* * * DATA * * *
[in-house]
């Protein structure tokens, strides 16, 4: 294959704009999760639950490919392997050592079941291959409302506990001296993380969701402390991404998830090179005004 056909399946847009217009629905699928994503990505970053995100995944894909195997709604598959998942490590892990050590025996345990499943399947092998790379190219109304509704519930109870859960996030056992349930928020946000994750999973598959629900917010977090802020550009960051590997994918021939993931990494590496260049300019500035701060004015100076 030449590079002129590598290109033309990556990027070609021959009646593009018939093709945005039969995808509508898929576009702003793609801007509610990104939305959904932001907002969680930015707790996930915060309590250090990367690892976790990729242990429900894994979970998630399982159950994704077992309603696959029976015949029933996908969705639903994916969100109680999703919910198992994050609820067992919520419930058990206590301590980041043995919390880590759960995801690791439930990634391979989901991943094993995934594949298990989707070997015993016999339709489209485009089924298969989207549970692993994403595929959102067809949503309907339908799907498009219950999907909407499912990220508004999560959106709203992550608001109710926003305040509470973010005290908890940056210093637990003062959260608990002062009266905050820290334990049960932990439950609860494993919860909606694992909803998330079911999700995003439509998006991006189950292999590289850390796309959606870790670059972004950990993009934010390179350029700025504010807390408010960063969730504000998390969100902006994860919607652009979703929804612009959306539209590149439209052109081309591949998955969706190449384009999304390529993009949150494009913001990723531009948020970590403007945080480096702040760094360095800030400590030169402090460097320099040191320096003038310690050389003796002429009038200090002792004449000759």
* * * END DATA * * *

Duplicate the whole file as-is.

[in-house]
């Protein structure tokens, strides 16, 4: 294959704009999760639950490919392997050592079941291959409302506990001296993380969701402390991404998830090179005004 056909399946847009217009629905699928994503990505970053995100995944894909195997709604598959998942490590892990050590025996345990499943399947092998790379190219109304509704519930109870859960996030056992349930928020946000994750999973598959629900917010977090802020550009960051590997994918021939993931990494590496260049300019500035701060004015100076 030449590079002129590598290109033309990556990027070609021959009646593009018939093709945005039969995808509508898929576009702003793609801007509610990104939305959904932001907002969680930015707790996930915060309590250090990367690892976790990729242990429900894994979970998630399982159950994704077992309603696959029976015949029933996908969705639903994916969100109680999703919910198992994050609820067992919520419930058990206590301590980041043995919390880590759960995801690791439930990634391979989901991943094993995934594949298990989707070997015993016999339709489209485009089924298969989207549970692993994403595929959102067809949503309907339908799907498009219950999907909407499912990220508004999560959106709203992550608001109710926003305040509470973010005290908890940056210093637990003062959260608990002062009266905050820290334990049960932990439950609860494993919860909606694992909803998330079911999700995003439509998006991006189950292999590289850390796309959606870790670059972004950990993009934010390179350029700025504010807390408010960063969730504000998390969100902006994860919607652009979703929804612009959306539209590149439209052109081309591949998955969706190449384009999304390529993009949150494009913001990723531009948020970590403007945080480096702040760094360095800030400590030169402090460097320099040191320096003038310690050389003796002429009038200090002792004449000759």